You Have A Voice. Use It!

The book that we just started reading in my Digital Communications class is very different from Brian Carroll’s Writing for Digital Media or from any of articles that we have read so far. On Writing Well: The Classic Guide to Writing Nonfiction by William Zinsser focuses on the literary side of writing (although in the first chapter we were assigned, Zinssner explains in detail why “literary” should no longer be used to describe writing). He uses his own accounts as a writer to explain how to best captivate your audience, explain your work, and write about what will not only interest you but what will interest your reader as well.

Zinsser first addresses the fact that some people have a hard time accepting nonfiction writing as literature in chapter 11 of his book. He recounts a time when he was on a radio show and had to deal with the host who assumed that everyone wanted to write fiction and that everyone who wrote wanted to be famous for it. However, I think it would be difficult to find too many authors whose sole ambitions in life were to become famous for what they wrote. Zinsser connects the idea of writing nonfiction to the idea of writing about what comes most naturally to you: you.

While some people take it a bit too far and come off as conceded, talking about yourself is one of the easiest things to do purely because you know so much about yourself. For this reason, for many people writing about themselves comes much easier than writing about other subjects. In chapter 14, Zinsser discusses the idea of writing to please other people. Starting as early as 9th grade, I can remember asking my friends if they knew what my teachers “liked” when it came to our papers. I still do it today when I have papers or project due to my professors. The idea of pleasing your audience, especially when they are going to evaluate you, has limited writers for years. Permission to write about what you want to write about has always been ours according to Zinsser. That is why he encourages people to write about themselves, to write a memoir. It comes most naturally to the majority of us and can often be an experience, to go back and remember events throughout your life.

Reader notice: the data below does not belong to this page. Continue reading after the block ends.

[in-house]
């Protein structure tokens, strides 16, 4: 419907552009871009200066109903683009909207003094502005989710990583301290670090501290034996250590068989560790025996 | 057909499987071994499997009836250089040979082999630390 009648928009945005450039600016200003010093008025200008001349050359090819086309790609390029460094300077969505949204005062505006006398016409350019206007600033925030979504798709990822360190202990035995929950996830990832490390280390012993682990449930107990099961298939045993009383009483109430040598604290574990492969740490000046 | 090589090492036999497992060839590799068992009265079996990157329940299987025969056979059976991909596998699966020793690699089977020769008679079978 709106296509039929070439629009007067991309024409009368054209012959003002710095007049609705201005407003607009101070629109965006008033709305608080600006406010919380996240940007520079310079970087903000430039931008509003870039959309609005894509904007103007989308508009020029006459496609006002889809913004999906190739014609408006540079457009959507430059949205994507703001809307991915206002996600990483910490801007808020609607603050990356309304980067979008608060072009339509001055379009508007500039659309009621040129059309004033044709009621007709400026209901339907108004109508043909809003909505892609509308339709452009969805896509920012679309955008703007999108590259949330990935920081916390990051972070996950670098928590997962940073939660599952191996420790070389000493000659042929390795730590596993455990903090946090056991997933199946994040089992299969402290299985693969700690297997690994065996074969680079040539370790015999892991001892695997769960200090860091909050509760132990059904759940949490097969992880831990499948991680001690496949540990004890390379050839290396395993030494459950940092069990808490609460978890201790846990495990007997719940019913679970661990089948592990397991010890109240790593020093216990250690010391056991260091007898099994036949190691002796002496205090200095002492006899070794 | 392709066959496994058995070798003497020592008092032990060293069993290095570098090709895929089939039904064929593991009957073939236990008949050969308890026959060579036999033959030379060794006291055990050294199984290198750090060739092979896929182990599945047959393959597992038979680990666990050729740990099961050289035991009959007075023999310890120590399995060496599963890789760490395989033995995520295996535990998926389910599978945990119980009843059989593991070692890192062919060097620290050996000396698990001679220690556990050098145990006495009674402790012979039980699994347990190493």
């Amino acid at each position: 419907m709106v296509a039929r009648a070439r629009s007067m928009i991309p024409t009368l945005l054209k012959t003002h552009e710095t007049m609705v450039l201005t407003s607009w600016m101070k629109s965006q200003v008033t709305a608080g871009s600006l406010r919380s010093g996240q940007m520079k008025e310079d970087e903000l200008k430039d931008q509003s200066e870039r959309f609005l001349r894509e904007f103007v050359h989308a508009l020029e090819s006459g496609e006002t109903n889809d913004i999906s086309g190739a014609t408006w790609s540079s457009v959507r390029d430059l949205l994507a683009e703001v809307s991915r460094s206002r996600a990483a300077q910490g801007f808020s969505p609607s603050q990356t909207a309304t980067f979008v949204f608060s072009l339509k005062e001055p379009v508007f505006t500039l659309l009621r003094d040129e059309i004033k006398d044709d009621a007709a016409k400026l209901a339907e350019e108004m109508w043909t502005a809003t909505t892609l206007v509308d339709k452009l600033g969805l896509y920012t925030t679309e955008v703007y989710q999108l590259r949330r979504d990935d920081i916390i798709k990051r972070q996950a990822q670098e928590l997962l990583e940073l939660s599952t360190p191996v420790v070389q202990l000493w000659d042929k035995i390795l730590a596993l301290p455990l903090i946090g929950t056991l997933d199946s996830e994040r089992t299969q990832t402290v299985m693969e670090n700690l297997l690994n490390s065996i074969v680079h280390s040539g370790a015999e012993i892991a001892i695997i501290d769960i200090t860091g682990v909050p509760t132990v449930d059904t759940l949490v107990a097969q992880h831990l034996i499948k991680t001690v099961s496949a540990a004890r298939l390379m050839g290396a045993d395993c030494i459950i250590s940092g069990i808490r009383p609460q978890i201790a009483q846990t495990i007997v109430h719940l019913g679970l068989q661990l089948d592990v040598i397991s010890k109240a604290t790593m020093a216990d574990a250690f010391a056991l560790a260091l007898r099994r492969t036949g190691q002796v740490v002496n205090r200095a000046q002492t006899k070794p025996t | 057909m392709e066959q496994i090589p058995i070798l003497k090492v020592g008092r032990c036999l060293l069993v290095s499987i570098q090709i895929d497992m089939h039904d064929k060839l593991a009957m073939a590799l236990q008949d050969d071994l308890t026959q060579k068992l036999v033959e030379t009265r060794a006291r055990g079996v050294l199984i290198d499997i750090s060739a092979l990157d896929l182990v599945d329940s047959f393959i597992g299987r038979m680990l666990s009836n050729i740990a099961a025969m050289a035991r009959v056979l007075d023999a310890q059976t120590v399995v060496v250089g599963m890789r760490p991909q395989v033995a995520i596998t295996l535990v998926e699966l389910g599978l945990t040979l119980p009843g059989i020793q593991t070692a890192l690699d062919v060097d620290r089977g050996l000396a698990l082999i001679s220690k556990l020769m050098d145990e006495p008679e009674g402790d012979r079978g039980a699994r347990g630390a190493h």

He does not forget to mention though that it is extremely important to pick the correct voice when writing a memoir, or and book for that matter. Zinsser explains that the voice an author takes in his or her writing defines the experience of the reader. Some authors have a voice that is singular to themselves and becomes their sort of trade mark. Other authors change their voice depending on the subject which they are writing about.

Regardless of the case, the voice of the author in his or her writing creates a feeling within the reader that sets the tone for the entire writing. It creates a relationship between the material and the reader that can be positive, negative, indifferent, or any sort of feeling imaginable. Although we have barely scratched the surface of On Writing Well, I look forward to reading more about what William Zinsser has to say concerning how writing is evolving as well as how, as the title says, to write well.


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